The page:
Lyons on Hawley, 'Making Sense of the Alt-Right'

Author: 
George Hawley
Reviewer: 
Matthew N. Lyons

George Hawley. Making Sense of the Alt-Right. New York: Columbia University Press, 2017. 208 pp. $28.00 (cloth), ISBN 978-0-231-18512-7.

Reviewed by Matthew N. Lyons (Independent Scholar)
Published on H-Ideas (January, 2018)
Commissioned by Eliah Bures

Printable Version: http://www.h-net.org/reviews/showpdf.php?id=50796

In the weeks following Donald Trump’s upset victory in the 2016 presidential election, a social media campaign urged people not to use the term “Alt-Right.” Claiming that the label was created to hide the racist views of some of Trump’s most ardent supporters, a number of critics called on political activists and media outlets to replace “Alt-Right” with “white nationalist,” “white supremacist,” or “neo-Nazi.”[1] Although intended to inject more honesty into political discourse, the campaign reflected confusion and lack of information about how the Alt-Right came into being, how it operates politically, and what makes it unique.

Making Sense of the Alt-Right, by University of Alabama political scientist George Hawley, argues that the Alt-Right is indeed racist, routinely derogating people of color as biologically distinct from and inferior to whites, but that generic terms are inadequate to describe the movement. In contrast to old-style white supremacists, who wanted whites to rule over nonwhites as in the Jim Crow South, the Alt-Right is white nationalist, in that it advocates a fully separate “white ethnostate” in North America. Further, some but not all Alt-Rightists are neo-Nazis, who identify directly with Adolf Hitler’s genocidal ideology. Yet “the Alt-Right is unlike any racist movement we have ever seen. It is atomized, amorphous, predominantly online, and mostly anonymous” (p. 3). It has grown not by recruiting people into organizations or adding them to mailing lists, but mainly by “master[ing] the art of trolling” (p. 19), using insults, bigotry, and inflammatory rhetoric to harass, bully, and pick fights on the Internet. And unlike older white nationalist groups, which have mostly presented themselves as earnest and serious, many Alt-Rightists specialize in satire, mockery, and jokes.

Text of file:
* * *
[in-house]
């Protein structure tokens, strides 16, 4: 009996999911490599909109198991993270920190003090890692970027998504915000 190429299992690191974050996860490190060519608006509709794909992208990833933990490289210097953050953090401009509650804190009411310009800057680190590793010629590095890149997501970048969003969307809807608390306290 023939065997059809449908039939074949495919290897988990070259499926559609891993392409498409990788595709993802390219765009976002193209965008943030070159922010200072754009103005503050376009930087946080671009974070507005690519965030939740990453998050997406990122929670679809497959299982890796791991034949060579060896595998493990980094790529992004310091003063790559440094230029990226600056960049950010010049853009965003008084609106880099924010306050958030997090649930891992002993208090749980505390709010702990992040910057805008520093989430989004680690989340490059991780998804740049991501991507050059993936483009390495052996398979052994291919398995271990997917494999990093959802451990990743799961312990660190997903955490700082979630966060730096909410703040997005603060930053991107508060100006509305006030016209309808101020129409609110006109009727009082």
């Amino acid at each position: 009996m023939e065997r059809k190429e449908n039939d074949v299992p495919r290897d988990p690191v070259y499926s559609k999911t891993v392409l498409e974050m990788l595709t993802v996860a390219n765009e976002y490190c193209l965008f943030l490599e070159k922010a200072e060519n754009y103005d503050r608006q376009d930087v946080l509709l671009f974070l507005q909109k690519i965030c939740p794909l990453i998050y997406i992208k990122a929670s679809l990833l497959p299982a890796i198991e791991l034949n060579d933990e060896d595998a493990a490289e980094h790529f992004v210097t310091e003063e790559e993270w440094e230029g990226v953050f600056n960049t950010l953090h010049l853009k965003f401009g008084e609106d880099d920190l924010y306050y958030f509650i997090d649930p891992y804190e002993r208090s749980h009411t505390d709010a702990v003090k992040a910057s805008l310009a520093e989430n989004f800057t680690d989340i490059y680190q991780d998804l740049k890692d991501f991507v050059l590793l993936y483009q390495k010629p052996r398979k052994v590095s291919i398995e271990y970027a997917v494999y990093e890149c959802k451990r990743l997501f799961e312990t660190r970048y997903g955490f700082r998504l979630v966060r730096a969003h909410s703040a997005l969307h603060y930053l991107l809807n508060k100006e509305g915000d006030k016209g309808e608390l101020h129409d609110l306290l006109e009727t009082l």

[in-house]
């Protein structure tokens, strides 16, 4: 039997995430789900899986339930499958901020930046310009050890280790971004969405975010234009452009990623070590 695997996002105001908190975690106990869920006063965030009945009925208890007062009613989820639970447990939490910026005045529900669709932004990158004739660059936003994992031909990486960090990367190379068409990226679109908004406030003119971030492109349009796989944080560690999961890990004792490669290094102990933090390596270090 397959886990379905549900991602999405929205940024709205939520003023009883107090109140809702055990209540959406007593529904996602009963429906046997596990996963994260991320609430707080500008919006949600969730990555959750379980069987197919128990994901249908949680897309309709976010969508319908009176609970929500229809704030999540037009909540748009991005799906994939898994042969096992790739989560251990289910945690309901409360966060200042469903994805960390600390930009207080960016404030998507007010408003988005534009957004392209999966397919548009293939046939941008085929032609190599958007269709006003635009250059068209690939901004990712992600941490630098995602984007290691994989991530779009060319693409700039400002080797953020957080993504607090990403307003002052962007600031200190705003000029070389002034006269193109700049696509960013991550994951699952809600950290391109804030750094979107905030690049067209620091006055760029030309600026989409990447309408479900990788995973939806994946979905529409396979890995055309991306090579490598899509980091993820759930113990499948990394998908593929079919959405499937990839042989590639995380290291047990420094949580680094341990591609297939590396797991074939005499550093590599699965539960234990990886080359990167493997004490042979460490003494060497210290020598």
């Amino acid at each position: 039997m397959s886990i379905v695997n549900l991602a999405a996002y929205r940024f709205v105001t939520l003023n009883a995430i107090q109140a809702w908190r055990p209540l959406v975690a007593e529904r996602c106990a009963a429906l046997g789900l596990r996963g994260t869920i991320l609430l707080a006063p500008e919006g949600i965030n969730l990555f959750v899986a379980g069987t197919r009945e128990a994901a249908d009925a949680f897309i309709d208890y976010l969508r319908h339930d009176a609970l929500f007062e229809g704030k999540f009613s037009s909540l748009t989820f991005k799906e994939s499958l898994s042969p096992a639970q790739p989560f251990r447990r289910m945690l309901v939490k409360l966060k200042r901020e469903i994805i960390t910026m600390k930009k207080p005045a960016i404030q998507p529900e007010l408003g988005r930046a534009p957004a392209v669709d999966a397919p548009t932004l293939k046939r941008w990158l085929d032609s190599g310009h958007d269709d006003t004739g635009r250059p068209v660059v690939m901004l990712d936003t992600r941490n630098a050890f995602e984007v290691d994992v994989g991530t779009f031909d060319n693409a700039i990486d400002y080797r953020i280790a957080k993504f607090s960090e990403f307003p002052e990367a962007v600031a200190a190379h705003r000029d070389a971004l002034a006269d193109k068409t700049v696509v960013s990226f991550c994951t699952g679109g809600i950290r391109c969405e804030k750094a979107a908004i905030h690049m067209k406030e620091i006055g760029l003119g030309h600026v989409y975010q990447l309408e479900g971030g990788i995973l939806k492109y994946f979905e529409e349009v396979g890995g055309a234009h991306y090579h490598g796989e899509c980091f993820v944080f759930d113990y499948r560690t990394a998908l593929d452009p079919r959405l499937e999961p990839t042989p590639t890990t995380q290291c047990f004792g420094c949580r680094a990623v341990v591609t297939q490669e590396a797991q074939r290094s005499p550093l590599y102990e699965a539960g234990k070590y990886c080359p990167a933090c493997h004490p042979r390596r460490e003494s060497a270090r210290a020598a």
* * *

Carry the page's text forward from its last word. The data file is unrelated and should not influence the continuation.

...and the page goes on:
Hawley’s aim is to help readers understand the Alt-Right’s history, tactics, and political prospects by letting the movement speak for itself. The book is a model of what fascism scholar Roger Griffin calls “methodological empathy,” the principle that analysis of a political movement’s ideas and beliefs should be based on how its proponents themselves articulate them. As testimony, Greg Johnson, one of the Alt-Right’s intellectual leaders whom Hawley interviewed, gave Making Sense of the Alt-Right a glowing review on his website Counter-Currents. “Although Hawley obviously has no sympathy with the Alt Right,” Johnson writes, “he maintains a refreshingly even-handed and cool-headed tone.”[2]

Hawley’s first chapter highlights the central role of white nationalism within the movement, while noting that Alt-Rightists disagree about specific political goals and are often vague about how to achieve them. He also briefly traces a number of the Alt-Right’s main historical roots and later influences: nineteenth- and twentieth-century white racial movements, such as the Ku Klux Klan and neo-Nazi organizations; dissident right-wing movements of recent decades, including paleoconservatism, radical libertarianism, and the European New Right (ENR); and other recent online initiatives, particularly Neo-Reaction (which rejects democracy and egalitarianism in principle) and Gamergate (a 2014 antifeminist campaign that pioneered coordinated use of the Internet to harass and vilify political targets).

The book then details the Alt-Right’s own development since Richard Spencer coined the term “Alternative Right” in 2008. Hawley usefully divides this history into two phases. The early period centered on the online journal AlternativeRight.com, which Spencer founded and edited from 2010 to 2012. The Alt-Right initially encompassed a range of intellectual voices at odds with mainstream conservatism, but its meaning gradually narrowed to focus specifically on white identity politics or white nationalism. After a period of decline, the term Alt-Right was revived in 2015 by a new generation of online activists who gave the movement a dramatically different character: “ostentatiously vulgar and offensive” (p. 68), emphasizing irony and humor, and skillfully using Internet memes and trolling to spread their message and attack opponents.